Late-Season Flu Bug Strikes


It struck 8-year-old Shelby Cottey as she practiced writing cursive and capital Gs for an assignment Wednesday at La Ballona Elementary School in Culver City.

"The words started to get all mixed up and I felt dizzy," she said. "My head started to hurt."

Shelby was the last in her family to catch a late-season flu bug. Her 1-year-old sister was the first, and within days both parents and all five children in the family were coughing and struggling with upset stomachs.

"We all had it so bad," said Shelby's mother, Tammy Cottey-Gonzalez. "It was like the plague."

A Type B flu outbreak has hit Los Angeles County unexpectedly, health experts say, striking many elementary and middle school students in the last two weeks.

Until now, the flu season --which traditionally closes at the end of March--had been exceptionally mild, said Dr. David Dassey, deputy director of acute communicable disease control for the county Department of Health Services.

Reports started trickling in around March 15, and schools began citing an increased number of student and teacher absences, Dassey said. The highest number--25% of all reported flu cases since October--came in just last week, he said.

"School nurses were calling us saying, 'There's a line outside my office. They all have the same thing. What is it?'" Dassey said.

Students complained of headaches, sore throats, high fevers, body aches and fatigue. Dassey said it hard to explain why the flu has crept up so late in the season, but that children may be more susceptible because they are rarely vaccinated and swap germs in school all day.

"Kids may be less hygienic, coughing, sneezing and putting other kids at risk," he said. "So ground rules still apply here: Cover your mouth when you cough, wash your hands frequently, and, if you're sick, stay away from other people."

Dassey said cases have been reported in Eagle Rock, Hollywood, Redondo Beach, South-Central Los Angeles, Sylmar, Van Nuys and West Covina--and everywhere in between.

But an official of the Orange County Health Care Agency said experts are not aware of an increase in cases in their area.

The problem appears to be generally concentrated in Southern California so far, said Dr. Robert Murray, an epidemiologist with the California Department of Health Services' Division of Communicable Disease Control. It has been a mild flu season statewide, although Northern California has seen a slight increase in cases over the last few weeks, he said.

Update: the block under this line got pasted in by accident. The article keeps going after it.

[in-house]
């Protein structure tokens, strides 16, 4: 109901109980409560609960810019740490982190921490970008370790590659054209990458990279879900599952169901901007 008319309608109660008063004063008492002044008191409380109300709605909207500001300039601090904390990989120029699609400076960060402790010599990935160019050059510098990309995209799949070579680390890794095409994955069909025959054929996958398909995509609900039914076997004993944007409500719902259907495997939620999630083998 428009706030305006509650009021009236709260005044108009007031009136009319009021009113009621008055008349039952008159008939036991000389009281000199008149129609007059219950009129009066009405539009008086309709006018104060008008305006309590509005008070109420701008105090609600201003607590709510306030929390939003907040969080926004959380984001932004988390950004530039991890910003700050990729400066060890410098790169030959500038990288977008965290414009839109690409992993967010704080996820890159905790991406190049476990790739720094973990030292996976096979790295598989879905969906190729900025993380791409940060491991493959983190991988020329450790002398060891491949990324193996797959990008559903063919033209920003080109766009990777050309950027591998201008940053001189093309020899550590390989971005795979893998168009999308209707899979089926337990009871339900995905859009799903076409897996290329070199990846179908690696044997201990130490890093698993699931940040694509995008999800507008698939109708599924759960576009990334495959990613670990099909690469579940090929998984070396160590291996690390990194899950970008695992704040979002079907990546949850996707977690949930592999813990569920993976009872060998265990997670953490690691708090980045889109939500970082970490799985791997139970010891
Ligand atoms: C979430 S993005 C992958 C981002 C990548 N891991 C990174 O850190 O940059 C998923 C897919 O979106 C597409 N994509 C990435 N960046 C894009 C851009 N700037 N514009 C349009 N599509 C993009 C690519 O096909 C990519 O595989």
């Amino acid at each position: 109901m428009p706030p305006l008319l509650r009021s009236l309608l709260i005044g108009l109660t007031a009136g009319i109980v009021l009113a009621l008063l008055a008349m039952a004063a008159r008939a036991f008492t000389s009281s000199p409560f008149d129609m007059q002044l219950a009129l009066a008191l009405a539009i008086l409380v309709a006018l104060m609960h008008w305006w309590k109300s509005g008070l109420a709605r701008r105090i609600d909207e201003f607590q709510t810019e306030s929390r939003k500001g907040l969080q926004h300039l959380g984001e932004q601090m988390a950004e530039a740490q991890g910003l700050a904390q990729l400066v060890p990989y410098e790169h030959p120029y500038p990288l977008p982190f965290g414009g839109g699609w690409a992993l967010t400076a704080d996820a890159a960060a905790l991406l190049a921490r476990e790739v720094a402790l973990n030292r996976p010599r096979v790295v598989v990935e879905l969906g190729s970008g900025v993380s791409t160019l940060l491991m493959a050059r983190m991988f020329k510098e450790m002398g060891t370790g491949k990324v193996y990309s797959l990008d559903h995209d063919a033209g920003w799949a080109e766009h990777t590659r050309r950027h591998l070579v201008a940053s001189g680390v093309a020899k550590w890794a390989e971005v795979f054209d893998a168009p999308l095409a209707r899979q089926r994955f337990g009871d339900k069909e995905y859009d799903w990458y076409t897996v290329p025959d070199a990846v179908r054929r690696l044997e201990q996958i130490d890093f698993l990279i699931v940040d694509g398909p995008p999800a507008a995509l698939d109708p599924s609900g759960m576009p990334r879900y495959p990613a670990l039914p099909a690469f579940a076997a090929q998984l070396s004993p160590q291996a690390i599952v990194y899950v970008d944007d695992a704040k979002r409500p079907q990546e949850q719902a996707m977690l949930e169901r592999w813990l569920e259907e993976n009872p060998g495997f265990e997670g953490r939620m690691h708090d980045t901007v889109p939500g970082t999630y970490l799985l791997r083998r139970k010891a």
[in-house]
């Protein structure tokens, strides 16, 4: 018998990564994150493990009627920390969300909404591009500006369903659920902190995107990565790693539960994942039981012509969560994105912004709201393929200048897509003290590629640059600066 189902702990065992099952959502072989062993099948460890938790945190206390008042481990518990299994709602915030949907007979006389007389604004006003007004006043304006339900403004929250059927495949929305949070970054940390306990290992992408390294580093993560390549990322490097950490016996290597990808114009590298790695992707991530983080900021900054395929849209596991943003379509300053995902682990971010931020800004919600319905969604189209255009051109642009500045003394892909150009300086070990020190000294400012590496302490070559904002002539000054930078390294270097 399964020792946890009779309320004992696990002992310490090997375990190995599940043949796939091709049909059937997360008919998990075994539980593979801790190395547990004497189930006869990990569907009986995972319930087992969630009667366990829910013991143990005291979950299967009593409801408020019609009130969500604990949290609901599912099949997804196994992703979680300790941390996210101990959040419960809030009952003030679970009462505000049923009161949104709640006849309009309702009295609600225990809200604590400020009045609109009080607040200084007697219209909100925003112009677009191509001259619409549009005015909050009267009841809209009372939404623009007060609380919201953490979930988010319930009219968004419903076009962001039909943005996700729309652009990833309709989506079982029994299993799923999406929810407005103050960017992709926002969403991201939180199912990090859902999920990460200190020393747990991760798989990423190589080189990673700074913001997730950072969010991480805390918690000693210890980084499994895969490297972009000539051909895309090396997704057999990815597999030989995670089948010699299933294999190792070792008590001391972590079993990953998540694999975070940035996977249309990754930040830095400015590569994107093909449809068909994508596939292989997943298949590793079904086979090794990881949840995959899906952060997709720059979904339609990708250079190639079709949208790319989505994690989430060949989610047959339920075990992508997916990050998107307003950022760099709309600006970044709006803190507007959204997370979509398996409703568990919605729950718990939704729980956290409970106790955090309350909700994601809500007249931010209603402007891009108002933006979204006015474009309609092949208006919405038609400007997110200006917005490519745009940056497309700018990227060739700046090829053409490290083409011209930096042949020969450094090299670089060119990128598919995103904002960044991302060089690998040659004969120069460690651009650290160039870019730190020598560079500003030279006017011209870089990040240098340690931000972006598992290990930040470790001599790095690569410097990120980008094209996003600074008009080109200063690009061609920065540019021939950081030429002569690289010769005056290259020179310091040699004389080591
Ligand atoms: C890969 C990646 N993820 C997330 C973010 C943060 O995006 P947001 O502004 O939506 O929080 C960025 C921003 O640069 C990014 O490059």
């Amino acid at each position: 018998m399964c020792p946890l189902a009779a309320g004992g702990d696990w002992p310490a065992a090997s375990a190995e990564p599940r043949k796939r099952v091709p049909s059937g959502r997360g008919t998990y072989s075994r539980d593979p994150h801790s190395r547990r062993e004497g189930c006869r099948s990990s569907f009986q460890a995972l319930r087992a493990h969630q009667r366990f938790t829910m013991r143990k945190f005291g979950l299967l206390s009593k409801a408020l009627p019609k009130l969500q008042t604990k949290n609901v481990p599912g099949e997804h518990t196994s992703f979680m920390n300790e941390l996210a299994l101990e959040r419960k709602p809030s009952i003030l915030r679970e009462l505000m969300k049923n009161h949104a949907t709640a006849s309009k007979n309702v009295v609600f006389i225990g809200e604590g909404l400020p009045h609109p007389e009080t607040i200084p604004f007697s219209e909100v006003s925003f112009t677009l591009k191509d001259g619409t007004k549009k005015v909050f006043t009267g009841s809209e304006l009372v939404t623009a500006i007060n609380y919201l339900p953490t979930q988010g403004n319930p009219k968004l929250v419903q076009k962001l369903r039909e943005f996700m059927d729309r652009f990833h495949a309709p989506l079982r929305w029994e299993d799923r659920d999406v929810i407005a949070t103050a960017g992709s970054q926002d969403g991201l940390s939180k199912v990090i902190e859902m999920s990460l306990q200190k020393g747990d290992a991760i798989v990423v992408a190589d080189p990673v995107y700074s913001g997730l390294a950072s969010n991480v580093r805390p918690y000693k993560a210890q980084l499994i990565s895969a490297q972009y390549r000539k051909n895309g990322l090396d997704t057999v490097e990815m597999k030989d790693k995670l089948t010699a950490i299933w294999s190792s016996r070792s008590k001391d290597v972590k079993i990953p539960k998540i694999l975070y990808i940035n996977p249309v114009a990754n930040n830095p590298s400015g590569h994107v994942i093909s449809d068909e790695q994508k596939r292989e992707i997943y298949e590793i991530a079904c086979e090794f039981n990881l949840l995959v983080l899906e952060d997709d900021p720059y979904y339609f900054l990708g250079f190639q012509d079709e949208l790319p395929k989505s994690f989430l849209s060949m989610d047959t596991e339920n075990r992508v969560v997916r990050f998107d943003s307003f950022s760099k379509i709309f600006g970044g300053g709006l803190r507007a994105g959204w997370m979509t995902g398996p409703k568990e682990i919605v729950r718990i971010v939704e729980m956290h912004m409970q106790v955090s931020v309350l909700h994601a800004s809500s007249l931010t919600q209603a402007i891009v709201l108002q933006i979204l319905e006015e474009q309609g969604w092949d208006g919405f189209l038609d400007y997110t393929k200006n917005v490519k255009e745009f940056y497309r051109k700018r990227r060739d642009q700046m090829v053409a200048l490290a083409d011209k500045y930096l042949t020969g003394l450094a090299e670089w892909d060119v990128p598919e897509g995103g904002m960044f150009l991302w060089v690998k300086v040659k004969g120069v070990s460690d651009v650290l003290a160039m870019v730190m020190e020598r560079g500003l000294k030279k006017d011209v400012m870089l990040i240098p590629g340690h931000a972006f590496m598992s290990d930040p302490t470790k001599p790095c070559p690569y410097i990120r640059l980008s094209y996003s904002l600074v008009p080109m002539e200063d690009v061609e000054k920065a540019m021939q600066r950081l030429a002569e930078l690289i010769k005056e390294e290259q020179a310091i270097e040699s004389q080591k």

Suzanne Rue, a communicable disease resource nurse for the Los Angeles Unified School District, said this season's flu is different because it lasts only three or four days, instead of the usual seven days. But students are running severe temperatures, in some cases as high as 104 degrees, she said.

"It seems to be like the rolling virus," Rue said. "It starts in the classroom, but then siblings pick it up and it rolls over to another classroom."

Ann Jones, a nurse for the Hermosa Beach City School District, said she has been telling everybody to wash their hands and go to bed early.

"We tell them, 'Don't share your food, don't drink out of the same cup,'" she said. "But you know, kids will be kids."

Jones said she sent 10 students home from school in the last three days, and her own daughter contracted the flu a couple of weeks ago. "I said, 'Oh my goodness, it really has hit,'" she said.

The flu may be life-threatening for the elderly, the very young or people with cancer, HIV and AIDS, health officials said. They recommend drinking lots of liquid, resting and taking acetaminophen or ibuprofen for aches. Parents should not give their children any medication with aspirin because it may increase their risk of developing Reye's syndrome, a potentially fatal liver disease, officials said.

Nationwide in recent years, influenza of one strain or another is associated with an average of 20,000 deaths annually and more than 100,000 hospitalizations, according to the Centers for Disease Control and Prevention in Atlanta.

In Culver City, Shelby said she likes to takes hot baths when she is sick with the flu. On Wednesday, she had a relapse and had to rest in the nurse's office until her aunt picked her up early from school.

Shelby remembered how horrible it was last week when her entire family was suffering.

"It was bad. Everybody was in and out of the bathroom," she said. "My mom couldn't get out of bed, and we had to keep on going to the market to get Sprite and Gatorade and chicken soup."

Her father, Larry Gonzalez, said he had hoped that Shelby might have been the lucky one in the family to resist the flu. But with classmates and family members carrying the virus, she ended up with aches and dizziness too. "It's a school thing, man," he said.

Her mother added jokingly, "Kids. They're little germ carriers."

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